Army Corps trains at Pajaro River levee...Donna Jones, Santa Cruz Sentinel
Army Corps trains at Pajaro River levee: Local leaders hope spotlight will give push to long-delayed upgrade
WATSONVILLE -- A few dozen members of the Army Corps of Engineers descended on the Pajaro River on Tuesday to take a look at a levee long slated for an upgrade.
The training exercise was part of an annual conference in Seaside that brought together engineers, biologists, economists and planners from the Corps' South Pacific Division, which stretches from San Francisco to Albuquerque, N.M.
Reconstruction of the Pajaro River levee has been in the planning stages for more than a decade, and though the exercise wasn't directly related to the effort, local project leaders hoped the attention would generate some momentum.
"We have the lowest level of flood protection of any project in the state of California," Bruce Laclergue, Santa Cruz County's flood control manager, told the group.
Since Pajaro, the town across the river from Watsonville, flooded in 1995, causing more than $50 million in damage, leaders in Santa Cruz and Monterey counties have pushed to upgrade the levee to 100-year protection from its current rating of eight years. But wrangling about the plan among diverse stakeholders, primarily agricultural and environmental interests, has continued for years. Insufficient federal funding to keep the design process and required studies rolling caused more delays.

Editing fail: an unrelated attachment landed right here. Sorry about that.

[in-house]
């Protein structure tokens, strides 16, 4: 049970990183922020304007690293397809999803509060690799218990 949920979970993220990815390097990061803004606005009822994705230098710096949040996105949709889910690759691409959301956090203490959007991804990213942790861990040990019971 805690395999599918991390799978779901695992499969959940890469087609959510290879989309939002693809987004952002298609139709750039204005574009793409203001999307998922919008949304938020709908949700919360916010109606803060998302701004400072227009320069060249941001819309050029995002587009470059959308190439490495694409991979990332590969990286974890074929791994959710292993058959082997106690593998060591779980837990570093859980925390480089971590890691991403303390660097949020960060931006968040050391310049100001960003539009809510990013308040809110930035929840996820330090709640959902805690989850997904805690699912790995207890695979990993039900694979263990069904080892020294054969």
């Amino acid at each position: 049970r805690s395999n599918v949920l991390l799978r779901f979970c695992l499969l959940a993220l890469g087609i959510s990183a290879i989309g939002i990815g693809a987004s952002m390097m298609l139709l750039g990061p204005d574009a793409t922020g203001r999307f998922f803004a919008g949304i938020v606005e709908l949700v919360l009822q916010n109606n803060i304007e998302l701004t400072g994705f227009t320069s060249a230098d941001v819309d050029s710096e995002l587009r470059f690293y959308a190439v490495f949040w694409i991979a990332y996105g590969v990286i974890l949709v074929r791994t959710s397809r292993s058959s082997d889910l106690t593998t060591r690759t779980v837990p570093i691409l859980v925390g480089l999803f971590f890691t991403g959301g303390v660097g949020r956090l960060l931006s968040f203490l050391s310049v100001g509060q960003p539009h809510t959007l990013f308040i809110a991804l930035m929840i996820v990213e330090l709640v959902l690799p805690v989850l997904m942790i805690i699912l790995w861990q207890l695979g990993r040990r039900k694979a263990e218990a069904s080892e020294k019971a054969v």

This year, the budget called for $700,000 in federal funds, but only $280,000 came through, according to Steve Palmisano, Watsonville's water division manager.
A county flood control board on Tuesday approved spending up to $350,000 from a state grant to keep the Corps at work.
Laclergue found encouragement in the Corps' recent release of a 700-page preliminary environmental document, but a draft environmental impact statement isn't scheduled for release until August 2012. Then there will be many more months for the public and regulatory agencies to comment and the Corps to respond.
The project, once scheduled to be completed by now, could still be years away.
Lisa Dobbins, executive director of Action Pajaro Valley, a nonprofit facilitating discussions among various stakeholders, said among the details to nail down are a final design and an agreement on local financing.
The federal government has agreed to cover 75 percent of the project cost, which is estimated at $200 million. The rest must come from state and local sources.
Kurt Keilman, a Corps economist participating in Tuesday's training, said he didn't know of any past exercises that ended up having a direct bearing on an in-the-works project. But he said putting a spotlight on the Pajaro River levee couldn't hurt.
"It never has a negative impact," he said. "The more people who know about a project, the more attention it gets."